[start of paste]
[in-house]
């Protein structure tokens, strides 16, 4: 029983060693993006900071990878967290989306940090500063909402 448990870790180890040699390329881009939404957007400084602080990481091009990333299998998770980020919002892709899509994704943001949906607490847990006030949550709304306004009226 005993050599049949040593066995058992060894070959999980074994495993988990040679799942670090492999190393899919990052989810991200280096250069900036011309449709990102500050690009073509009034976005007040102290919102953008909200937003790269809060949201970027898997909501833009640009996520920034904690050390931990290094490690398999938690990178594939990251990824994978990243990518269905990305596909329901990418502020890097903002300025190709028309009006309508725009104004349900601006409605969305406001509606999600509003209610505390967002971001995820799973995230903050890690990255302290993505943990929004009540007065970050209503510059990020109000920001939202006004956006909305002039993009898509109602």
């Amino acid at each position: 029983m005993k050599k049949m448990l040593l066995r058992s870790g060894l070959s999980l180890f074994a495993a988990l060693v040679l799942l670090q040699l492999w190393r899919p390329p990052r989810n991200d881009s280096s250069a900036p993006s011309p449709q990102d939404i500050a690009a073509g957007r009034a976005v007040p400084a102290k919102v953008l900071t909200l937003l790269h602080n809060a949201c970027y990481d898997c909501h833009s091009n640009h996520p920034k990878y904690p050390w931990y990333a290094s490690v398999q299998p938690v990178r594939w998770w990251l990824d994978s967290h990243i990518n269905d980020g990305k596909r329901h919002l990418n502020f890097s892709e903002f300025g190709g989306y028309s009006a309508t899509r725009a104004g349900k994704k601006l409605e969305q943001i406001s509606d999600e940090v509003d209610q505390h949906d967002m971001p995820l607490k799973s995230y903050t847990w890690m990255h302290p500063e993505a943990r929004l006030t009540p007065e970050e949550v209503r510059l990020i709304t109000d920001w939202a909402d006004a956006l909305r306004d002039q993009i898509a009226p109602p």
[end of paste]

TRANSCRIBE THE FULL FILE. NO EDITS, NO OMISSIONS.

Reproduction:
[in-house]
């Protein structure tokens, strides 16, 4: 029983060693993006900071990878967290989306940090500063909402 448990870790180890040699390329881009939404957007400084602080990481091009990333299998998770980020919002892709899509994704943001949906607490847990006030949550709304306004009226 005993050599049949040593066995058992060894070959999980074994495993988990040679799942670090492999190393899919990052989810991200280096250069900036011309449709990102500050690009073509009034976005007040102290919102953008909200937003790269809060949201970027898997909501833009640009996520920034904690050390931990290094490690398999938690990178594939990251990824994978990243990518269905990305596909329901990418502020890097903002300025190709028309009006309508725009104004349900601006409605969305406001509606999600509003209610505390967002971001995820799973995230903050890690990255302290993505943990929004009540007065970050209503510059990020109000920001939202006004956006909305002039993009898509109602």
């Amino acid at each position: 029983m005993k050599k049949m448990l040593l066995r058992s870790g060894l070959s999980l180890f074994a495993a988990l060693v040679l799942l670090q040699l492999w190393r899919p390329p990052r989810n991200d881009s280096s250069a900036p993006s011309p449709q990102d939404i500050a690009a073509g957007r009034a976005v007040p400084a102290k919102v953008l900071t909200l937003l790269h602080n809060a949201c970027y990481d898997c909501h833009s091009n640009h996520p920034k990878y904690p050390w931990y990333a290094s490690v398999q299998p938690v990178r594939w998770w990251l990824d994978s967290h990243i990518n269905d980020g990305k596909r329901h919002l990418n502020f890097s892709e903002f300025g190709g989306y028309s009006a309508t899509r725009a104004g349900k994704k601006l409605e969305q943001i406001s509606d999600e940090v509003d209610q505390h949906d967002m971001p995820l607490k799973s995230y903050t847990w890690m990255h302290p500063e993505a943990r929004l006030t009540p007065e970050e949550v209503r510059l990020i709304t109000d920001w939202a909402d006004a956006l909305r306004d002039q993009i898509a009226p109602p």